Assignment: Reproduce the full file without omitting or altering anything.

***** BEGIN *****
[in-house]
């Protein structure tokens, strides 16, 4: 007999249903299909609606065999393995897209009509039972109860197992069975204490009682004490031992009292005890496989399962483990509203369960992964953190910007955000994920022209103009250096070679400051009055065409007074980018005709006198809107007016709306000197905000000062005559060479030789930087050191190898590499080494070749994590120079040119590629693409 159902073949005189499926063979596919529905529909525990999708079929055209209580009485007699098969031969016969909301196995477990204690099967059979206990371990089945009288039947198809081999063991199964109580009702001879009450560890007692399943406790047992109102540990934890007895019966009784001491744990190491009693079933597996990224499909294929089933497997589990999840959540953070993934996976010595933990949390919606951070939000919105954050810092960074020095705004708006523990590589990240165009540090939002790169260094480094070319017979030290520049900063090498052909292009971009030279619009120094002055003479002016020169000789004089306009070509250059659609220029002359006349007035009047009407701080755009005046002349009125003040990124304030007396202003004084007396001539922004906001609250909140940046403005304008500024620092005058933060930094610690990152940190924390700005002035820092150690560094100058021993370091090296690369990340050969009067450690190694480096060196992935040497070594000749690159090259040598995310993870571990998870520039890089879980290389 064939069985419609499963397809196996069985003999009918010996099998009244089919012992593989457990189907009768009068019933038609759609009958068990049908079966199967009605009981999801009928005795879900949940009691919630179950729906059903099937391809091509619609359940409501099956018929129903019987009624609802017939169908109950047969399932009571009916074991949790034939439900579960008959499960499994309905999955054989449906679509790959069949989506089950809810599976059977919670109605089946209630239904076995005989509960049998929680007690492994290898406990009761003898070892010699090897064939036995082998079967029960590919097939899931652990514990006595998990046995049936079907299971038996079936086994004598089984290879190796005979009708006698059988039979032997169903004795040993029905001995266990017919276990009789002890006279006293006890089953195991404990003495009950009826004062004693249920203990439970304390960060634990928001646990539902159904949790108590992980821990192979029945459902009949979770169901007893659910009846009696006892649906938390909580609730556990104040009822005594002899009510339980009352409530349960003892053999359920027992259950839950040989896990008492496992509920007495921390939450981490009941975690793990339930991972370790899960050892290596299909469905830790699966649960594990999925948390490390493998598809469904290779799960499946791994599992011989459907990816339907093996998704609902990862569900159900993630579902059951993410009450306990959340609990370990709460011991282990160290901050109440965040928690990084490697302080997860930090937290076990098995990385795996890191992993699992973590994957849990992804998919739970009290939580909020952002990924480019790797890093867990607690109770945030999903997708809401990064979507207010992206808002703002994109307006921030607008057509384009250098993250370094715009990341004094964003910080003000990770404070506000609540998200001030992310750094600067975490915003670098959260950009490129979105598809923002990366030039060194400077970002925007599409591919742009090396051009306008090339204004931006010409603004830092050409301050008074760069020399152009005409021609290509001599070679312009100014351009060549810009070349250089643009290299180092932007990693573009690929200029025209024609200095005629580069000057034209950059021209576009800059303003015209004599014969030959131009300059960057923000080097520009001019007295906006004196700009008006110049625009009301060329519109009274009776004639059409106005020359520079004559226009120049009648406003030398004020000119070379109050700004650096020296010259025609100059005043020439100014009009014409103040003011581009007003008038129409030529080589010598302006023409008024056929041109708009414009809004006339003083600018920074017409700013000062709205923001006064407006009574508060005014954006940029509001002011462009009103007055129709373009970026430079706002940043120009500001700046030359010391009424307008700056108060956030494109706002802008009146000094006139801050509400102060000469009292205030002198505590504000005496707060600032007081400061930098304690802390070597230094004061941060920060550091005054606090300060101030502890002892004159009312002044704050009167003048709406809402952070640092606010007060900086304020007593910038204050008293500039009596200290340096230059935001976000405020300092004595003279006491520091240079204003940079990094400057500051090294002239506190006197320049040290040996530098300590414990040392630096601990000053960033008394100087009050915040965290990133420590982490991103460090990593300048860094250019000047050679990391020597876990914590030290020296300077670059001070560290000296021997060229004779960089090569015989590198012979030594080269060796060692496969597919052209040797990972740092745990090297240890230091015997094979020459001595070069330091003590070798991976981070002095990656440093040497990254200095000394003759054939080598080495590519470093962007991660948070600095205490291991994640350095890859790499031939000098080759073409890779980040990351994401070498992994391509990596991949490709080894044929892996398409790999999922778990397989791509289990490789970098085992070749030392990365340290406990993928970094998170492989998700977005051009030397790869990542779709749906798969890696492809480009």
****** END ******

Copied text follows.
[in-house]
């Protein structure tokens, strides 16, 4: 007999249903299909609606065999393995897209009509039972109860197992069975204490009682004490031992009292005890496989399962483990509203369960992964953190910007955000994920022209103009250096070679400051009055065409007074980018005709006198809107007016709306000197905000000062005559060479030789930087050191190898590499080494070749994590120079040119590629693409 159902073949005189499926063979596919529905529909525990999708079929055209209580009485007699098969031969016969909301196995477990204690099967059979206990371990089945009288039947198809081999063991199964109580009702001879009450560890007692399943406790047992109102540990934890007895019966009784001491744990190491009693079933597996990224499909294929089933497997589990999840959540953070993934996976010595933990949390919606951070939000919105954050810092960074020095705004708006523990590589990240165009540090939002790169260094480094070319017979030290520049900063090498052909292009971009030279619009120094002055003479002016020169000789004089306009070509250059659609220029002359006349007035009047009407701080755009005046002349009125003040990124304030007396202003004084007396001539922004906001609250909140940046403005304008500024620092005058933060930094610690990152940190924390700005002035820092150690560094100058021993370091090296690369990340050969009067450690190694480096060196992935040497070594000749690159090259040598995310993870571990998870520039890089879980290389 064939069985419609499963397809196996069985003999009918010996099998009244089919012992593989457990189907009768009068019933038609759609009958068990049908079966199967009605009981999801009928005795879900949940009691919630179950729906059903099937391809091509619609359940409501099956018929129903019987009624609802017939169908109950047969399932009571009916074991949790034939439900579960008959499960499994309905999955054989449906679509790959069949989506089950809810599976059977919670109605089946209630239904076995005989509960049998929680007690492994290898406990009761003898070892010699090897064939036995082998079967029960590919097939899931652990514990006595998990046995049936079907299971038996079936086994004598089984290879190796005979009708006698059988039979032997169903004795040993029905001995266990017919276990009789002890006279006293006890089953195991404990003495009950009826004062004693249920203990439970304390960060634990928001646990539902159904949790108590992980821990192979029945459902009949979770169901007893659910009846009696006892649906938390909580609730556990104040009822005594002899009510339980009352409530349960003892053999359920027992259950839950040989896990008492496992509920007495921390939450981490009941975690793990339930991972370790899960050892290596299909469905830790699966649960594990999925948390490390493998598809469904290779799960499946791994599992011989459907990816339907093996998704609902990862569900159900993630579902059951993410009450306990959340609990370990709460011991282990160290901050109440965040928690990084490697302080997860930090937290076990098995990385795996890191992993699992973590994957849990992804998919739970009290939580909020952002990924480019790797890093867990607690109770945030999903997708809401990064979507207010992206808002703002994109307006921030607008057509384009250098993250370094715009990341004094964003910080003000990770404070506000609540998200001030992310750094600067975490915003670098959260950009490129979105598809923002990366030039060194400077970002925007599409591919742009090396051009306008090339204004931006010409603004830092050409301050008074760069020399152009005409021609290509001599070679312009100014351009060549810009070349250089643009290299180092932007990693573009690929200029025209024609200095005629580069000057034209950059021209576009800059303003015209004599014969030959131009300059960057923000080097520009001019007295906006004196700009008006110049625009009301060329519109009274009776004639059409106005020359520079004559226009120049009648406003030398004020000119070379109050700004650096020296010259025609100059005043020439100014009009014409103040003011581009007003008038129409030529080589010598302006023409008024056929041109708009414009809004006339003083600018920074017409700013000062709205923001006064407006009574508060005014954006940029509001002011462009009103007055129709373009970026430079706002940043120009500001700046030359010391009424307008700056108060956030494109706002802008009146000094006139801050509400102060000469009292205030002198505590504000005496707060600032007081400061930098304690802390070597230094004061941060920060550091005054606090300060101030502890002892004159009312002044704050009167003048709406809402952070640092606010007060900086304020007593910038204050008293500039009596200290340096230059935001976000405020300092004595003279006491520091240079204003940079990094400057500051090294002239506190006197320049040290040996530098300590414990040392630096601990000053960033008394100087009050915040965290990133420590982490991103460090990593300048860094250019000047050679990391020597876990914590030290020296300077670059001070560290000296021997060229004779960089090569015989590198012979030594080269060796060692496969597919052209040797990972740092745990090297240890230091015997094979020459001595070069330091003590070798991976981070002095990656440093040497990254200095000394003759054939080598080495590519470093962007991660948070600095205490291991994640350095890859790499031939000098080759073409890779980040990351994401070498992994391509990596991949490709080894044929892996398409790999999922778990397989791509289990490789970098085992070749030392990365340290406990993928970094998170492989998700977005051009030397790869990542779709749906798969890696492809480009």